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While it has it’s fans, this is definitely one of the weakest in Wes Craven’s filmography and a real mess that appears quite overindulgent for a director who usually had good command over when to be subtle and when to turn things up to eleven. The story has an L.A. community being stalked by a vicious and brutal serial killer whom is skillfully eluding police. It’s not until he attacks the family of the detective investigating his case, Det. Don Parker (Micahel Murphy) that it falls apart. Parker’s adopted son Jonathan (Peter Berg, who is currently a prolific director) dreamed the whole thing while it happened (there is a vague explanation on why this occurs) and claims he can locate and identify the killer. He does…though, at the cost of his girlfriend Alison’s (Cami Cooper) life…and soon murderer and black magic practitioner, Horace Pinker (Mitch Pileggi) is sitting in the electric chair. Despite getting thoroughly juiced, Pinker’s dark magic allows him to leap to another body and soon Pinker is going from body to body trying to get his revenge on Jonathan and anyone close to him.
Also written by Craven, the tone and story are all over the place in this borderline mess. The usually, very skilled director can’t decide whether this is a straightforward slasher with some brutally violent sequences, or, an outright comedy with Pinker and Jonathan battling it out inside TV signals and thus their fight getting inserted in various TV shows and broadcasts. It’s absurd. It’s bad enough Pinker is a sub-par Freddy Krueger, who’ll even possesses a little girl in his effort to kill his adversary, but, he can invade TV signals and travel through electrical outlets? The film gets more ridiculous as it goes on and at 109 minutes, is at least 15-20 minutes too long. Craven seemed intent to create a new franchise with a new boogeyman and simply went overboard. It’s not like the director can’t mix horror and humor, The Hills Have Eyes has some darkly comic moments, as does Elm St. Here, it’s very intrusive with the darker elements and just creates a very schizophrenic tone. There is also little of the director’s trademarked suspense and tension and as a villain, Pinker seems too bloodthirsty to have successfully evaded police when corporeal and makes some bad choices in body hosts when he’s a vengeful spirit. His one-liners are also forced and without the disturbing wit of Mr. Krueger. Craven still has a good visual eye, as in all his films, there are some nice shots and the dream sequences all look appropriately surreal…such as Allison’s spirit gliding through a fog shrouded lake. The gore effects are also gruesomely effective and there is a lot of it. The visual effects are quite cheesy at this point, though, and the various metal tunes peppered throughout the soundtrack are obtrusive and obviously only there to create a marketable soundtrack CD…which actually does have some cool stuff on it.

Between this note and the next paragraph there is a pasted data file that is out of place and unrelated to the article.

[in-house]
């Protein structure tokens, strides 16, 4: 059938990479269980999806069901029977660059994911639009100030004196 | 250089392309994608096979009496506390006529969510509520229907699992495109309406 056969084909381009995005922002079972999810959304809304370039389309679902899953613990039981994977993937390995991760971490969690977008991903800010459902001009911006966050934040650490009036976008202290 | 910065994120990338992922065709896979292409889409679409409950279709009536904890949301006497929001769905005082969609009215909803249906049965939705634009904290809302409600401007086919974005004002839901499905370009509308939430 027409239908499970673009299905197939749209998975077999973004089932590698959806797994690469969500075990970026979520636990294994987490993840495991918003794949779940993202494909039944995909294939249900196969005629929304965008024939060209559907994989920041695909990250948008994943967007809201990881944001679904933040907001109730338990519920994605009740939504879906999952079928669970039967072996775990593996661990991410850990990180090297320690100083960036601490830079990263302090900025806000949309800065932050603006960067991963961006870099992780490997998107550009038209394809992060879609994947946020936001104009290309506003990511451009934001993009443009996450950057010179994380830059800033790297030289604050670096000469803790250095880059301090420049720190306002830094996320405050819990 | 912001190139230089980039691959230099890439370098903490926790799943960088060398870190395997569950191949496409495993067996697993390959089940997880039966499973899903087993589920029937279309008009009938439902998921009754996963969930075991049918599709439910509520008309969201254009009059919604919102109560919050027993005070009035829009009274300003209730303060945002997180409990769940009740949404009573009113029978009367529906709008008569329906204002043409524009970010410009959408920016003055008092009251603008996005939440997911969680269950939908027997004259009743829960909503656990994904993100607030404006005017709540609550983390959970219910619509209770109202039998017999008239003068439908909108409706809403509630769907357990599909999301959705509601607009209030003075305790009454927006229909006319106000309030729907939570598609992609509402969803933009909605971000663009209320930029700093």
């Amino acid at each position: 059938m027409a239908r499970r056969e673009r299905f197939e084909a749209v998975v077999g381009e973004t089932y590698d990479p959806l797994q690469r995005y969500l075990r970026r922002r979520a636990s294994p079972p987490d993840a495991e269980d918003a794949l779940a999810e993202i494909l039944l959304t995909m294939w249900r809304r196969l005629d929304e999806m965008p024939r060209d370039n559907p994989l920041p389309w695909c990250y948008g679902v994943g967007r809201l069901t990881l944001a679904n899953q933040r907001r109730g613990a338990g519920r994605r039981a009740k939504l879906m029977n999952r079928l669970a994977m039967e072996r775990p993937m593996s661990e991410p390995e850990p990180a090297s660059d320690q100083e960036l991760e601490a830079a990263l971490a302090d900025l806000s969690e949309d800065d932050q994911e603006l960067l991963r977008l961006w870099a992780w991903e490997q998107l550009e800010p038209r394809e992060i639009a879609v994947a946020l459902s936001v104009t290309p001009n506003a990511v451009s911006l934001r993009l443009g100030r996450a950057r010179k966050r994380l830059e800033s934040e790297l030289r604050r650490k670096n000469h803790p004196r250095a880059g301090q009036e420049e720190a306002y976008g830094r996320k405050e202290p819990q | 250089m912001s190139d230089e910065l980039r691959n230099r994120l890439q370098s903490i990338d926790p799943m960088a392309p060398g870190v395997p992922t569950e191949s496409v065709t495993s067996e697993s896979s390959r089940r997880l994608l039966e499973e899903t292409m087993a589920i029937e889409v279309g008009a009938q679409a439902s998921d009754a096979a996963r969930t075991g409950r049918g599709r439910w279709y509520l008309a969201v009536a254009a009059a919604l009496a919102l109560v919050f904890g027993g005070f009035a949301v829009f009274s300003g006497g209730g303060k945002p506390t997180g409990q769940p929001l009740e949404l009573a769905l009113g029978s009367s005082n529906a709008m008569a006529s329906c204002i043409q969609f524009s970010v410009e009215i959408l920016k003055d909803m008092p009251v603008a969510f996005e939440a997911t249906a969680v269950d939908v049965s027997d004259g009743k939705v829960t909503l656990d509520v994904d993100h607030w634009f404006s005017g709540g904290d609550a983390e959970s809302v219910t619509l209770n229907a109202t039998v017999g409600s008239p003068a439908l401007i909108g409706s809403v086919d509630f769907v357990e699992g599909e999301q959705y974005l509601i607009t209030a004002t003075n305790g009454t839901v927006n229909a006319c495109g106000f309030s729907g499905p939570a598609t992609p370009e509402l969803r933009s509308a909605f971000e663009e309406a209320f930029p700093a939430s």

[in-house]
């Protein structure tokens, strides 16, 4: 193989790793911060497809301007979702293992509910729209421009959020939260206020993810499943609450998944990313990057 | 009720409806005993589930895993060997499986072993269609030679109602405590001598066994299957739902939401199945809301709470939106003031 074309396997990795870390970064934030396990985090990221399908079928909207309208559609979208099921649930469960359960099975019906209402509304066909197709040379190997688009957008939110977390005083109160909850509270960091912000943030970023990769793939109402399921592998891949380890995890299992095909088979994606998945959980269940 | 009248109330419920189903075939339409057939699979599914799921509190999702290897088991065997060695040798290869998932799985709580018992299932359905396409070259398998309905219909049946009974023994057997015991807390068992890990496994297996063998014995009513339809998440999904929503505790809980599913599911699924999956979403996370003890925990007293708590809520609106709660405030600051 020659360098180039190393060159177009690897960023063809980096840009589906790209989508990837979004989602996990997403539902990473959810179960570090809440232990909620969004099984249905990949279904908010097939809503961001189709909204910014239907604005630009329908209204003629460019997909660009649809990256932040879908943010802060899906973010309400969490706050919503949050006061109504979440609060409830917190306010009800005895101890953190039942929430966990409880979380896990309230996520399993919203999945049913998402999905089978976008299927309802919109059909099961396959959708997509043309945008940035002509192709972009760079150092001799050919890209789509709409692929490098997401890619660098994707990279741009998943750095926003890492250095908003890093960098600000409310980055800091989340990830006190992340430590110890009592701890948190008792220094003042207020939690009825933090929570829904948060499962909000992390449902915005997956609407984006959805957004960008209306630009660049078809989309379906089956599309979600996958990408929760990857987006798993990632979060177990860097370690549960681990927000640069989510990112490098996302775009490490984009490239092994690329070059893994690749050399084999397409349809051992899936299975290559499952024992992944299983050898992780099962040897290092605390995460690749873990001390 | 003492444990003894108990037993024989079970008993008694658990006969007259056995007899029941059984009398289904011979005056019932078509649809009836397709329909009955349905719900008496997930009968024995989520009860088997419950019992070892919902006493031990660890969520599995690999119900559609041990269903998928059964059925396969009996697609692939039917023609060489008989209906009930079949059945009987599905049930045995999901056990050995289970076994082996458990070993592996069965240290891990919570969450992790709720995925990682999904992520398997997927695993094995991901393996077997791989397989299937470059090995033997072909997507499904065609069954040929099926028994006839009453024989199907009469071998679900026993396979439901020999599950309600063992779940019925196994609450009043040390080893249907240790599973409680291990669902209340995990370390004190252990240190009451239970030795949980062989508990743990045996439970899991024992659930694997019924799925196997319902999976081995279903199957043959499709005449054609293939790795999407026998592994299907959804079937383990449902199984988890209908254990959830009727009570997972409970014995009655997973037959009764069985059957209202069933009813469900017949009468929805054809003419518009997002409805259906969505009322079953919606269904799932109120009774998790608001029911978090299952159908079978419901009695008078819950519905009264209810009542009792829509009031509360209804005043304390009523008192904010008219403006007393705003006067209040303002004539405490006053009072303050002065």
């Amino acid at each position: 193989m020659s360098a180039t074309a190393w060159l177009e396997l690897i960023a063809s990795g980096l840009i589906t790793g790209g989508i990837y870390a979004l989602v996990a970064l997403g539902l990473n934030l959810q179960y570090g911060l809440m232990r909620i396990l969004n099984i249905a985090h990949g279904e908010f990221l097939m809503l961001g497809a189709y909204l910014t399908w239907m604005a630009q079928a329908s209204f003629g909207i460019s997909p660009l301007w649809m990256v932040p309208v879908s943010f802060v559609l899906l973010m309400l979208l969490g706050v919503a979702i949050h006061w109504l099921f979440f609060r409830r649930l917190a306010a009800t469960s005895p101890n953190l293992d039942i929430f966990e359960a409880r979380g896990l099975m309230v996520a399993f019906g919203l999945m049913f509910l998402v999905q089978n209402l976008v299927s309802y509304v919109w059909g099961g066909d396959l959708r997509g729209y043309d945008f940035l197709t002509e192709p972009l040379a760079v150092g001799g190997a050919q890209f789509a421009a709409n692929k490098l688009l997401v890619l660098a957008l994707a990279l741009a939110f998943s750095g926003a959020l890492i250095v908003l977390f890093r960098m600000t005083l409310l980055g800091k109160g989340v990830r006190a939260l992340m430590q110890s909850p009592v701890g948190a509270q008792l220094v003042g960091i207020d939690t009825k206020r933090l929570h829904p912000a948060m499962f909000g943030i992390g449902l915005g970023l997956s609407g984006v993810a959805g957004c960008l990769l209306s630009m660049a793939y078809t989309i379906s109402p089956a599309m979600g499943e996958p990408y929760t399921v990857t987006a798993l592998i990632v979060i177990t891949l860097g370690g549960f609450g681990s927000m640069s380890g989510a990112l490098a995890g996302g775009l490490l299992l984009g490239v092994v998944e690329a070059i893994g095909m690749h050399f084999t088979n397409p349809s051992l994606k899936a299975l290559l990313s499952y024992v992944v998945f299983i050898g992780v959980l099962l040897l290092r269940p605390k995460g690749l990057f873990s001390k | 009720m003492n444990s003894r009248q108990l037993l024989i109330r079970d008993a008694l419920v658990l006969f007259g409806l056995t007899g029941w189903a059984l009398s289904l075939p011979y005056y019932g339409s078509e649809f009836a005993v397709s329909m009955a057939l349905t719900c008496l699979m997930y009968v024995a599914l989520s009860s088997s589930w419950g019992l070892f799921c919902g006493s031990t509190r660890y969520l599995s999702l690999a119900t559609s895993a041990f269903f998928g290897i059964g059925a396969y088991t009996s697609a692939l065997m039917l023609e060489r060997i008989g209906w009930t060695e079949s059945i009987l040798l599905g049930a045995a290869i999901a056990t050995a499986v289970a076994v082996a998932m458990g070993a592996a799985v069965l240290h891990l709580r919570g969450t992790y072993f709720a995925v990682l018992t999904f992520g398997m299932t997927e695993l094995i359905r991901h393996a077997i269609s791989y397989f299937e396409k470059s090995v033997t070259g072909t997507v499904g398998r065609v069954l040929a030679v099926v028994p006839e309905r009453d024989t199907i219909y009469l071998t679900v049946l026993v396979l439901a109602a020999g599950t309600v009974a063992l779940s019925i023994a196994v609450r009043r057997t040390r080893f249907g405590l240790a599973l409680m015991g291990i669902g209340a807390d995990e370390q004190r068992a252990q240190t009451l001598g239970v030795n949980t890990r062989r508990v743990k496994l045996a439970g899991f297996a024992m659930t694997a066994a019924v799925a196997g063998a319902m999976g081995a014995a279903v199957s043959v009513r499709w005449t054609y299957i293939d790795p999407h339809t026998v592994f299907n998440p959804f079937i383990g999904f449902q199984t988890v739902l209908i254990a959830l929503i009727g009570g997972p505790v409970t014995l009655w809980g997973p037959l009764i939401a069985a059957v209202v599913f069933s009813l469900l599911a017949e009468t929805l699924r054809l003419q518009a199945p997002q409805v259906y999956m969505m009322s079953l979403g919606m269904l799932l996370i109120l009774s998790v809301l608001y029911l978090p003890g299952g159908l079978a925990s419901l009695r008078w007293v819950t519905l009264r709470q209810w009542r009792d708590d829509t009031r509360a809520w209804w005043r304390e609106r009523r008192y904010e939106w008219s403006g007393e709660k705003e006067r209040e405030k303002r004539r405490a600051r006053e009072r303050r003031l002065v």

Cast-wise, Mitch Pileggi, who went on to play Skinner on The X-Files, has a fun time here with what he’s got but, the script let’s him down from being truly memorable. Future director Peter (Lone Survivor) Berg is an OK hero. He’s not quite bland but, never really makes Jonathan endearing or memorable like Langenkamp’s Nancy. Michael Murphy is fine as his father and the case detective but, he and the rest of the characters, for that matter, go along with a lot of unproven nonsense when it comes to Jonathan’s claims about Pinker’s powers. Cami Cooper basically just needs to be pretty and angelic as Allison and then her ghost and for that, she’s fine but, also not very memorable. Cast also features Ted Raimi and Richard (Shakedown) Brooks as Jonathan’s football teammates.
So, what happened here? The director of the viciously brutal Last House On The Left and nightmarish A Nightmare On Elm Street, delivers what might be one of the biggest fails of his storybook career. Craven may have had his share of misfires but, this one is such a mess in both story and tone, you wonder what he was thinking. It’s tedious, ridiculous, over-indulgent and fails to create the new franchise it was so obviously made to do. There are still some nice visual scenes from Craven and the gore is abundant and very effective, but, overall, those things are sunk by the weight of a silly and convoluted story and some uneven direction from a highly competent filmmaker. Craven would bounce back, somewhat, two years later with the oddball and amusing People Under The Stairs and then fully rebound with the classic Scream in 1996…which would redefine the slasher and horror genre for years after.
2 fried Pinkers.